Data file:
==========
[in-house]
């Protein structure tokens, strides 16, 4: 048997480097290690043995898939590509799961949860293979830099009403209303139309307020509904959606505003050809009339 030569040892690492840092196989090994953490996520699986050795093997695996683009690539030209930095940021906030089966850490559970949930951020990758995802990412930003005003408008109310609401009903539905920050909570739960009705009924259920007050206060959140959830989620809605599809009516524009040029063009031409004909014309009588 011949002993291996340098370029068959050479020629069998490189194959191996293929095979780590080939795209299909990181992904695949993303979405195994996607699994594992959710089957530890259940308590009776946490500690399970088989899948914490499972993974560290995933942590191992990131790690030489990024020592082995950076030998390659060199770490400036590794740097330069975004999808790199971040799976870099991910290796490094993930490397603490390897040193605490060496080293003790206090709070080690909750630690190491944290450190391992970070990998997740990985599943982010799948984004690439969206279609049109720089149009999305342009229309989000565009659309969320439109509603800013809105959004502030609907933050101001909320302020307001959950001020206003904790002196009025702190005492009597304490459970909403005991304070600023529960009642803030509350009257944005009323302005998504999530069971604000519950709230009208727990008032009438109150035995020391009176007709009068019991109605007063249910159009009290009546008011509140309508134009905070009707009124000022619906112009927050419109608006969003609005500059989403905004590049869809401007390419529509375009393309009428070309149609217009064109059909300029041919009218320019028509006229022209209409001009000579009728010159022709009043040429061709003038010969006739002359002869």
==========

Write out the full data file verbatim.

[in-house]
């Protein structure tokens, strides 16, 4: 048997480097290690043995898939590509799961949860293979830099009403209303139309307020509904959606505003050809009339 030569040892690492840092196989090994953490996520699986050795093997695996683009690539030209930095940021906030089966850490559970949930951020990758995802990412930003005003408008109310609401009903539905920050909570739960009705009924259920007050206060959140959830989620809605599809009516524009040029063009031409004909014309009588 011949002993291996340098370029068959050479020629069998490189194959191996293929095979780590080939795209299909990181992904695949993303979405195994996607699994594992959710089957530890259940308590009776946490500690399970088989899948914490499972993974560290995933942590191992990131790690030489990024020592082995950076030998390659060199770490400036590794740097330069975004999808790199971040799976870099991910290796490094993930490397603490390897040193605490060496080293003790206090709070080690909750630690190491944290450190391992970070990998997740990985599943982010799948984004690439969206279609049109720089149009999305342009229309989000565009659309969320439109509603800013809105959004502030609907933050101001909320302020307001959950001020206003904790002196009025702190005492009597304490459970909403005991304070600023529960009642803030509350009257944005009323302005998504999530069971604000519950709230009208727990008032009438109150035995020391009176007709009068019991109605007063249910159009009290009546008011509140309508134009905070009707009124000022619906112009927050419109608006969003609005500059989403905004590049869809401007390419529509375009393309009428070309149609217009064109059909300029041919009218320019028509006229022209209409001009000579009728010159022709009043040429061709003038010969006739002359002869």